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Like as not, Today’s Recalls Are Driven By Electronics

Owners of Audi A6 and A7 models will soon receive some sort of news from the manufacturer that they have a problem with their cars and that they should return to a dealership as soon as possible. Right now, their best advice is either to stop driving the car or leaving passengers out of the front passenger's seat. The choice is yours!!

With cars gaining more electronics each year, it stands to reason that when something fails, it can be a huge event. For example, let’s say that a MAP or MAF sensor were to fail in the emissions chain of an unsold vehicle. That failure alone would mean that those cars would fail any emissions testing. Dealers must fix the emissions systems they could sell them.

Something’s Wrong With the Heat

Likewise, if there is a vehicle whose thermostatic sensor went intermittently and started throwing mixed data errors to the ECU, a failure of this type is as the name indicates, intermittent there are times when it looks as if the car is boiling over. At other times, everything is fine. You can’t let a car go in this condition. To be sold honestly, the dealer has to fix it.

Both examples are the result of the move toward miniaturization and electronic control that began in the early 1980s and has continued unabated through today and into tomorrow. Electric vehicles promise even more digital control, so you see, though you might like to, you can’t turn back time.

And, it looks like electronic glitches have done in Audi’s A6 and A7 business in the U.S. for a while. It seems that seat sensors in some of these luxury cars are shot. And, the upshot of this is that while it tries to figure out which ones have the bad sensors all A6 and A7 sales will halt.

Is the Timing Fortuitous or What

(That it also coincides with a significant slide in sedan sales seems to be a fortuitous happening for Audi. Instead of shipping new A6 and A7 models to the U.S. where they will sit on dealer lots until fixed, Audi has likely just stopped making them for a bit, hopefully, until the sales dip has cooled and turned the other way. However, that may be a while in happening as Audi will likely face trade tariffs because they are made in Ingolstadt and elsewhere in the EU and not in the U.S.)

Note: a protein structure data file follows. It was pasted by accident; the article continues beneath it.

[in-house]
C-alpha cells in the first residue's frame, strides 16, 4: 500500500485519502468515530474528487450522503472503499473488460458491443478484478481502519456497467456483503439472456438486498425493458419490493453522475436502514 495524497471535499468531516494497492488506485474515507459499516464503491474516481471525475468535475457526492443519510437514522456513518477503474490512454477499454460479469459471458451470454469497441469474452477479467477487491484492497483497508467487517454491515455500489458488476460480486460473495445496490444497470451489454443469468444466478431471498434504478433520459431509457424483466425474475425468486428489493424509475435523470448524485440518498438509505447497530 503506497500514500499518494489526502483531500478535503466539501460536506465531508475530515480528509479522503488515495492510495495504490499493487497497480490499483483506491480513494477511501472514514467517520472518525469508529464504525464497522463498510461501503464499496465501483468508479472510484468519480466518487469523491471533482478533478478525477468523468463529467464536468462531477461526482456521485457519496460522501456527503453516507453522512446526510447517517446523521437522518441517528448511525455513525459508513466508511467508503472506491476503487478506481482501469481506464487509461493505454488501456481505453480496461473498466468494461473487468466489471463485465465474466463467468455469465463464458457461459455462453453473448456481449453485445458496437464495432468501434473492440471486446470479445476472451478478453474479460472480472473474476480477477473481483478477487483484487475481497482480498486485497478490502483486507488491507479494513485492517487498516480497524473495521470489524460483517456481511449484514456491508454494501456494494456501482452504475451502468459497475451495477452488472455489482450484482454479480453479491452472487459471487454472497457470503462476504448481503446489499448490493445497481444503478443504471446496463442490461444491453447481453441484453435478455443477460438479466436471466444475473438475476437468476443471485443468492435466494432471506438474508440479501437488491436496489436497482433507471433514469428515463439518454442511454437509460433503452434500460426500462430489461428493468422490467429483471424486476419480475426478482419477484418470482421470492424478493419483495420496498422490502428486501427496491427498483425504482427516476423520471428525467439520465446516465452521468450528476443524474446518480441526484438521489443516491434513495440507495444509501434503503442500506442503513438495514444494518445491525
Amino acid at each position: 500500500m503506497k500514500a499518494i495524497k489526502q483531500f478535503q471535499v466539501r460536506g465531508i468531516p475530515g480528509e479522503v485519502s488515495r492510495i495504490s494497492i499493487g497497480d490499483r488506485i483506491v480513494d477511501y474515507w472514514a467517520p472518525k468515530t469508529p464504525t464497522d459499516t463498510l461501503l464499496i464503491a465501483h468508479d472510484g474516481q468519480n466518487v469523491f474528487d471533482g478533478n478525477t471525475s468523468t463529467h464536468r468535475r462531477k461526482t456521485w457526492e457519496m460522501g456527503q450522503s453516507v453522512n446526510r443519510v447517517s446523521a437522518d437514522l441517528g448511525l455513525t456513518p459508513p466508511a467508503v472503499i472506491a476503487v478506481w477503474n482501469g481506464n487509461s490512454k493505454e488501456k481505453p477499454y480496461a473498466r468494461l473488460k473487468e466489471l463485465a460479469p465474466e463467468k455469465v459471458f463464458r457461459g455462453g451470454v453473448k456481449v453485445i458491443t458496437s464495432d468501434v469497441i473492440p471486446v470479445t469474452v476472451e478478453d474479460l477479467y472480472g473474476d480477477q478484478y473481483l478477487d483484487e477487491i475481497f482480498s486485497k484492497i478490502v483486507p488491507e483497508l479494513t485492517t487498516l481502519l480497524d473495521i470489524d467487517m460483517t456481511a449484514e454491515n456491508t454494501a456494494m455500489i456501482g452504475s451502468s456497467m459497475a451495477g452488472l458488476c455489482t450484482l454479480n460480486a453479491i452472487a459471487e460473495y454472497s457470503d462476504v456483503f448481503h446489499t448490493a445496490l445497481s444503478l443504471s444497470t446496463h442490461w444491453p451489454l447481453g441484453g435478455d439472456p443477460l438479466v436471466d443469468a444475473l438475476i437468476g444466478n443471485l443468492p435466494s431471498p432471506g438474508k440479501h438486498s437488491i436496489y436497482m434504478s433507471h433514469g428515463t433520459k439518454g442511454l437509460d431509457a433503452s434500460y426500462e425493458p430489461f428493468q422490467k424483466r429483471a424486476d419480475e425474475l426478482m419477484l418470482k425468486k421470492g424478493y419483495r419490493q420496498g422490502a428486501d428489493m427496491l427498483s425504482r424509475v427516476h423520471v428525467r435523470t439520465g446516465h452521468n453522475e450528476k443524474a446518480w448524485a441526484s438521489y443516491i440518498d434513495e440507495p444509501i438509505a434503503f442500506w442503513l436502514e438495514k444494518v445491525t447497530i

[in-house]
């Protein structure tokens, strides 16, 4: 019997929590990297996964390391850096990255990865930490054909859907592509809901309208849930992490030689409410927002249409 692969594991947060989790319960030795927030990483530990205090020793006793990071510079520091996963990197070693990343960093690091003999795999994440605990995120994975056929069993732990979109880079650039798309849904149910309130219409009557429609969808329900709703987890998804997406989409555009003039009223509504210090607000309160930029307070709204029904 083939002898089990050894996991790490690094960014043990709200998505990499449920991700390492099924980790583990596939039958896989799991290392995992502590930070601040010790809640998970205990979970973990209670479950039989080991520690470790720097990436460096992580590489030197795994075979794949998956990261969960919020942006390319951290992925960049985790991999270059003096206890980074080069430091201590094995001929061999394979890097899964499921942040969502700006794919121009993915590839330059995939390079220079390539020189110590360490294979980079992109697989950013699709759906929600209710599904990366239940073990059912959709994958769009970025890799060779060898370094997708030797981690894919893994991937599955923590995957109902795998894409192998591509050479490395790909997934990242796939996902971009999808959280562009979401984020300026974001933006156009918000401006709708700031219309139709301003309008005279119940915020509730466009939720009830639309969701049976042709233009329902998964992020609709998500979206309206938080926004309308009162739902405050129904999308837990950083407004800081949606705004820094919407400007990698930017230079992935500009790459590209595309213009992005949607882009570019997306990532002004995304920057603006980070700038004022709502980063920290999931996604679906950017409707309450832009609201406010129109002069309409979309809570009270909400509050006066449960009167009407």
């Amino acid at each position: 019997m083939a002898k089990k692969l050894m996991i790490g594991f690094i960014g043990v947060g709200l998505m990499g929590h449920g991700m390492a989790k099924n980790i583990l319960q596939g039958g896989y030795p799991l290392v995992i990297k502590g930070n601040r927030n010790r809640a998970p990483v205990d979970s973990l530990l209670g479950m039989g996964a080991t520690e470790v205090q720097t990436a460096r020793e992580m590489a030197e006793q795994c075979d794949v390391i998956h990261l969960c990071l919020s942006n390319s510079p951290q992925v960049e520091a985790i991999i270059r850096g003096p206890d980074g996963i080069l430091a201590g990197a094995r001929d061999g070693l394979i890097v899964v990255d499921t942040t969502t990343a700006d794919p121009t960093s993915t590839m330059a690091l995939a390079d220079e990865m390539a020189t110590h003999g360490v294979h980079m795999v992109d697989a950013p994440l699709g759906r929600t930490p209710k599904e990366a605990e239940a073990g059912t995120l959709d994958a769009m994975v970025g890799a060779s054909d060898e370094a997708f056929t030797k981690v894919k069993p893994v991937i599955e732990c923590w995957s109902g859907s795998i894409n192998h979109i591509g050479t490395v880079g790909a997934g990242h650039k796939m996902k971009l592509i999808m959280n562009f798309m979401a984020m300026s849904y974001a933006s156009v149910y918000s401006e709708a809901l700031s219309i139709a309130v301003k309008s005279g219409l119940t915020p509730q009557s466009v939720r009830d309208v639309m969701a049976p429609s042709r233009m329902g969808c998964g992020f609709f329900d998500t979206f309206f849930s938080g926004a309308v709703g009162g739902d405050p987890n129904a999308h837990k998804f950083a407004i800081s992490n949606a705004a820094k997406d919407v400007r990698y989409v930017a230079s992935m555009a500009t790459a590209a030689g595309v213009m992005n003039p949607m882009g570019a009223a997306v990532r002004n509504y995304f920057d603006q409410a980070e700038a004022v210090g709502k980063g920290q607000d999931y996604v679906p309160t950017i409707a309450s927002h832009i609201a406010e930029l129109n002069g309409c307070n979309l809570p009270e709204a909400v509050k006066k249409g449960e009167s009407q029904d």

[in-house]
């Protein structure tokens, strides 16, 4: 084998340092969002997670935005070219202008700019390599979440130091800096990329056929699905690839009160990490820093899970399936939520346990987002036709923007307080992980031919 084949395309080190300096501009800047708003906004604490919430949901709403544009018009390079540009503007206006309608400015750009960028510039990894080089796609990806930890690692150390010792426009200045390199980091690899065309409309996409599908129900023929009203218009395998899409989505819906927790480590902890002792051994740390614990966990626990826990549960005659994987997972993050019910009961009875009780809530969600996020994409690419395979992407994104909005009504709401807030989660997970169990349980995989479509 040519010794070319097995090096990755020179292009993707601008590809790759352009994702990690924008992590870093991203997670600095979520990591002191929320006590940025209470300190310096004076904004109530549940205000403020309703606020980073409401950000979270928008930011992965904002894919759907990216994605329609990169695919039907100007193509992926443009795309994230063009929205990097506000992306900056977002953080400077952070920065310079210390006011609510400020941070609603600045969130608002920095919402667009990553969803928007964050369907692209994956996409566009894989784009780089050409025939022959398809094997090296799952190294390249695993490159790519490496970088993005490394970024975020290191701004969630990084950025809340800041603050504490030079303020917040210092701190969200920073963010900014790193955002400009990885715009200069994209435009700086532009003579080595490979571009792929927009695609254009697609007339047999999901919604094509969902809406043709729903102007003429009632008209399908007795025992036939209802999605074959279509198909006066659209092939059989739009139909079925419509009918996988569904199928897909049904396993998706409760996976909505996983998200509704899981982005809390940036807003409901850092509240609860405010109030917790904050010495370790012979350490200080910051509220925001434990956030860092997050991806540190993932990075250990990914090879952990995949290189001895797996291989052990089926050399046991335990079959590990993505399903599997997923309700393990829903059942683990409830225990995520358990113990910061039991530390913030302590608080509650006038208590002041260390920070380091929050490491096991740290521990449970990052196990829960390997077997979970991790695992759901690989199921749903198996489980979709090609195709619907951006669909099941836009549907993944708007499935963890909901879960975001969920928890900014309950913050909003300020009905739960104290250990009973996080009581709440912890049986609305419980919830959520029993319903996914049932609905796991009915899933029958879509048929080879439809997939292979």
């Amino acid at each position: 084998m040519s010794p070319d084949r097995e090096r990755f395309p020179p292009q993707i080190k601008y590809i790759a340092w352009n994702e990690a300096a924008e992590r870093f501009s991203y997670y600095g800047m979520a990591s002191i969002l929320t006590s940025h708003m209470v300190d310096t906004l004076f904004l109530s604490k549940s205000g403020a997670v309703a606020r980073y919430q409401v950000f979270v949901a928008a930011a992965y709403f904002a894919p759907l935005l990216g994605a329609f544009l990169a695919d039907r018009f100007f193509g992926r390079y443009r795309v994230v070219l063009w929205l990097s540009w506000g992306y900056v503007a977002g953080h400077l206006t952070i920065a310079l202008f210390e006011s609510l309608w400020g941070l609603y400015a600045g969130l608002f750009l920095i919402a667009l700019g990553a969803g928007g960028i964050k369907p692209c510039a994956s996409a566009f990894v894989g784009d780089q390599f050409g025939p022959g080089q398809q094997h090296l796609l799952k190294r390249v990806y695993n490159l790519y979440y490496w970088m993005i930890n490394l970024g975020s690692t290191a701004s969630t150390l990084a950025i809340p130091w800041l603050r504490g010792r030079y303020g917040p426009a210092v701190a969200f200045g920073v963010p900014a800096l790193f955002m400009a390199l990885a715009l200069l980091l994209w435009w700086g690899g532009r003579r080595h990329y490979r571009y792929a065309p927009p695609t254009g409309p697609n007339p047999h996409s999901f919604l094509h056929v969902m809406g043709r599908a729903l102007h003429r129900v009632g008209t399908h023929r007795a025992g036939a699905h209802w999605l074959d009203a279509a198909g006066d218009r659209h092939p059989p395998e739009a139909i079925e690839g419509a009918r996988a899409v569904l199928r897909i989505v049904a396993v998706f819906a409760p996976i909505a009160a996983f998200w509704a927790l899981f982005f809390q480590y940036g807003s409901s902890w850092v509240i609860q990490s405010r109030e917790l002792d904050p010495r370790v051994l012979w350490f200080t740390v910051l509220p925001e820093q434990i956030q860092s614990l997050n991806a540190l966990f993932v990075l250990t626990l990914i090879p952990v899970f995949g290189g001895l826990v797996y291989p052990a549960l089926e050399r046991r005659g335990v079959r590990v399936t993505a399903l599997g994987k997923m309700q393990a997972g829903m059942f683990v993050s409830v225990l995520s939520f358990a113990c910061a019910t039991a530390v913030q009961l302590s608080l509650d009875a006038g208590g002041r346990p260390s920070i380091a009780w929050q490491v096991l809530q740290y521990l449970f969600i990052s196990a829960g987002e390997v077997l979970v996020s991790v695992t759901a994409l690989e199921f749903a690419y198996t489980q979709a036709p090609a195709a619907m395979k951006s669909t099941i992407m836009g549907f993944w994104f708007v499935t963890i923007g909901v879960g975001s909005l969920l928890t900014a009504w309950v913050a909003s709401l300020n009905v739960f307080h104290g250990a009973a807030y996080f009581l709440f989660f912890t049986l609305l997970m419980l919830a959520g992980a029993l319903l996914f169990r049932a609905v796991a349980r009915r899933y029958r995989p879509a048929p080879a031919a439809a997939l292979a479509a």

The sensor in question is designed to detect whether someone is in the front passenger seat. If this sensor fails, then the airbags won’t deploy in an accident. The automaker recalled a combined total of 139,249 vehicles. The A6s and A7s use Super Sport or standard seating.

Audi reports no deaths or injuries linked to this problem. However, it is not ready to fix the problem. Please note that this issue doesn’t affect vehicles sold outside the U.S.

If you want to see if you own an A6 or A7 affected by this problem, there’s a quick way to check it:

  • Have an adult sit in the seat
  • Turn on the ignition
  • Watch the indicator light

The indicator light should go on while the adult is in the position. It should go off when the adult leaves that position. If the indicator light activates, even though the front passenger seat empty, then the sensor is bad. If, on the other hand, it stays off when the passenger seat is unoccupied, then it is good.

Either Stop Using the Car or the Seat

If the sensor is faulty, you should contact the nearest Audi dealership. At the same time, you should stop using the passenger seat or the vehicle, if you can. However, if you must continue using the A6 or A7, the car is perfectly safe to drive. Eventually, Audi will contact you about an inspection.